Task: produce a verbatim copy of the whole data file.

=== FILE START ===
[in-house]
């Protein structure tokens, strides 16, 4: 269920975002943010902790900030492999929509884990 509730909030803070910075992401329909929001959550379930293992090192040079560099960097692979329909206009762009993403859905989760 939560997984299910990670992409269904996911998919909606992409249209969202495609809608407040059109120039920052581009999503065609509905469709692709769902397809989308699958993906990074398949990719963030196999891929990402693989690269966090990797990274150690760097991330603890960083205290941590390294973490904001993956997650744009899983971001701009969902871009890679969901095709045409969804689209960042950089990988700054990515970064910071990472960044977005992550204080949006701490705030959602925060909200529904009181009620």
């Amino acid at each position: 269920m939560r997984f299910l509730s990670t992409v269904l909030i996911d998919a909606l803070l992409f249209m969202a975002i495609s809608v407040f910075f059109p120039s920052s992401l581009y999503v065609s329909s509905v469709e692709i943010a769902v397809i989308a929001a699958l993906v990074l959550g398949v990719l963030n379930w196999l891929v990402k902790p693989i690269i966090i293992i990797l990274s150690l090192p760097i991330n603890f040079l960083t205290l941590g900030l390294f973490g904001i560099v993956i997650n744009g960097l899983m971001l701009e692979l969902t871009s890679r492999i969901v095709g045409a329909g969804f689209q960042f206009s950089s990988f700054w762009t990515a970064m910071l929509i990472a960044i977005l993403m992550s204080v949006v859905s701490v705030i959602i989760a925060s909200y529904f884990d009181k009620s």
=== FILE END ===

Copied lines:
[in-house]
């Protein structure tokens, strides 16, 4: 269920975002943010902790900030492999929509884990 509730909030803070910075992401329909929001959550379930293992090192040079560099960097692979329909206009762009993403859905989760 939560997984299910990670992409269904996911998919909606992409249209969202495609809608407040059109120039920052581009999503065609509905469709692709769902397809989308699958993906990074398949990719963030196999891929990402693989690269966090990797990274150690760097991330603890960083205290941590390294973490904001993956997650744009899983971001701009969902871009890679969901095709045409969804689209960042950089990988700054990515970064910071990472960044977005992550204080949006701490705030959602925060909200529904009181009620």
């Amino acid at each position: 269920m939560r997984f299910l509730s990670t992409v269904l909030i996911d998919a909606l803070l992409f249209m969202a975002i495609s809608v407040f910075f059109p120039s920052s992401l581009y999503v065609s329909s509905v469709e692709i943010a769902v397809i989308a929001a699958l993906v990074l959550g398949v990719l963030n379930w196999l891929v990402k902790p693989i690269i966090i293992i990797l990274s150690l090192p760097i991330n603890f040079l960083t205290l941590g900030l390294f973490g904001i560099v993956i997650n744009g960097l899983m971001l701009e692979l969902t871009s890679r492999i969901v095709g045409a329909g969804f689209q960042f206009s950089s990988f700054w762009t990515a970064m910071l929509i990472a960044i977005l993403m992550s204080v949006v859905s701490v705030i959602i989760a925060s909200y529904f884990d009181k009620s």